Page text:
Follow Your Funds

There’s always pressure to make changes around the new year. Aside from my annual resolution to exercise more, this year I decided to track of my spending. Unlike exercise, it’s an easy habit to maintain, and like exercise it improves my long term well-being.

The last time that anyone stressed the value of tracking your spending to me was in middle school when we learned about balancing checkbooks. I occasionally started a log in high school but never maintained it. In college, I didn’t even attempt to keep track, I would just periodically check my bank account balance online. As years went by, this system became less and less sustainable.

I decided to make two big changes to the way I spend. 1) I use cash for most of my daily purchases. 2) I record everything I spend. These were very conscious changes aimed to make me aware of my spending because between swiping my card and not recording my purchases, I had no idea where my money was really going.

My paychecks come in direct deposit, so after payday, I use the online portal to transfer money into my savings. Then I go to the bank and withdraw $300.00 to last me two weeks. I use my checking account only for paying bills and buying gas because it’s easier and those are necessary expenses. However, forcing myself to use cash for daily spending slows my spending down because I can actually see the money I’m spending and how much I’ll have left.

Most of the time, that $300.00 lasts me a few days longer than two weeks. I only withdraw more when that cash is gone, and if I have extra funds in my checking account, I’ll transfer most of them to savings. I’ve only been doing this for about a month, but my savings account is already happier because of it.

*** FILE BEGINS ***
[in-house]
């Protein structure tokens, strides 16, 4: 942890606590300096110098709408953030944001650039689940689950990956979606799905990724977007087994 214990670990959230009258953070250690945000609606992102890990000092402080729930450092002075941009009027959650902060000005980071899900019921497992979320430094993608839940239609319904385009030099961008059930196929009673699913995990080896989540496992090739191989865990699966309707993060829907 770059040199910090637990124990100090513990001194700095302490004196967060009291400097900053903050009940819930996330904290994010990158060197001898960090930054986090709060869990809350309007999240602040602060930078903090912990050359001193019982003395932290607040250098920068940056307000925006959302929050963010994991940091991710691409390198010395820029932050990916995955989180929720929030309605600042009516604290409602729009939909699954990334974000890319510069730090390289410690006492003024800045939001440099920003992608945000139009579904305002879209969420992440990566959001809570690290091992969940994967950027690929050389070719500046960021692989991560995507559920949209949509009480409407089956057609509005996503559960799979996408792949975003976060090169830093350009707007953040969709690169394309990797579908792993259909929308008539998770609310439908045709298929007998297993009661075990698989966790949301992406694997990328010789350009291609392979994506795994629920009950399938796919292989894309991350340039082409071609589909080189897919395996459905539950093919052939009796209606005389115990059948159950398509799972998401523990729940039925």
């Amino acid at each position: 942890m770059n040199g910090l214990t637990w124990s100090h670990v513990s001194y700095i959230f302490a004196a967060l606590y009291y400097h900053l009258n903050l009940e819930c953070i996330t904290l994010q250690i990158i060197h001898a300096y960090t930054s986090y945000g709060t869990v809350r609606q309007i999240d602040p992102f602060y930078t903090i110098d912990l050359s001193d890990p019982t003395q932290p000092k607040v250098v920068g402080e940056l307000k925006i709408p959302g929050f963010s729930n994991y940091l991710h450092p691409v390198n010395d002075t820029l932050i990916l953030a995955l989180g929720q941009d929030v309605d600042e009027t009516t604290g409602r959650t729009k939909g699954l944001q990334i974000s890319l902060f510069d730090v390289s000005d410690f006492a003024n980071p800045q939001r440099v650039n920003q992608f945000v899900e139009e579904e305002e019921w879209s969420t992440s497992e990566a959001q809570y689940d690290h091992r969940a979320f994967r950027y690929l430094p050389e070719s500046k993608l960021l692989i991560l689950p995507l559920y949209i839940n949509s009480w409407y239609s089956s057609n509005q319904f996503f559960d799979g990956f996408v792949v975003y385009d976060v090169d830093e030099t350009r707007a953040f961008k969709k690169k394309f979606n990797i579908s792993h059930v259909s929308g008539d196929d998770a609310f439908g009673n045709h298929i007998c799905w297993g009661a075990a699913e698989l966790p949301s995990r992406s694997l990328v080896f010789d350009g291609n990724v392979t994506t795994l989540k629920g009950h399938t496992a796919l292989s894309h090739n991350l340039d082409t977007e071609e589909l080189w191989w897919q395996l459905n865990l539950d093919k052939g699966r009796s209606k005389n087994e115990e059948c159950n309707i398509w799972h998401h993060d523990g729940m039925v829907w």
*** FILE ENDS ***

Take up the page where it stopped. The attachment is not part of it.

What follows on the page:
To keep track of my spending, I bought myself a little memo book ($.88) and I keep it in my bag at all times. It’s easier for me to organize if I color code, so I created a color code for my book.  My four categories – Cash Balance, Account Balance, Cash Spent, Debit Spent – are each a different color. I think better on paper, but if longhand isn’t your style, there are budgeting apps you can use and even an Excel Spreadsheet works. It really doesn’t matter what you use, as long as it’s a system that fits your lifestyle and that you use consistently.

Its best to record a purchase as soon after making it as possible so you don’t forget, but if that’s simply not possible, save the receipt. I usually have to wait until just before work or in the evening before bed to make entries, so I save the receipts in my wallet. Also, because I have a purpose for the receipts, they’ve stopped cluttering my wallet, bag, and coat pockets. I save them long enough to write them down, and then toss them.

At the end of each month, I go through and categorize each expense to fit a budget category (groceries, gas, bills, etc.). I can adjust my budget for accuracy, and this also holds me accountable to my budget. If I spend more on gas this month, I would devote more money to gas in my new budget. But if I overspend on eating out, I know to be more frugal next month.

So far, this has been an easy and beneficial change to my lifestyle. What tracking methods work for you? Let me know in the comments!

Written by Mckenzie Candalot, Staff Writer – Mckenzie Candalot graduated from the College of Idaho with a B.A. in English Literature. She has a passion for written language and helping other women overcome financial hardships. When not blogging or reading, she enjoys cooking and spending time with loved ones.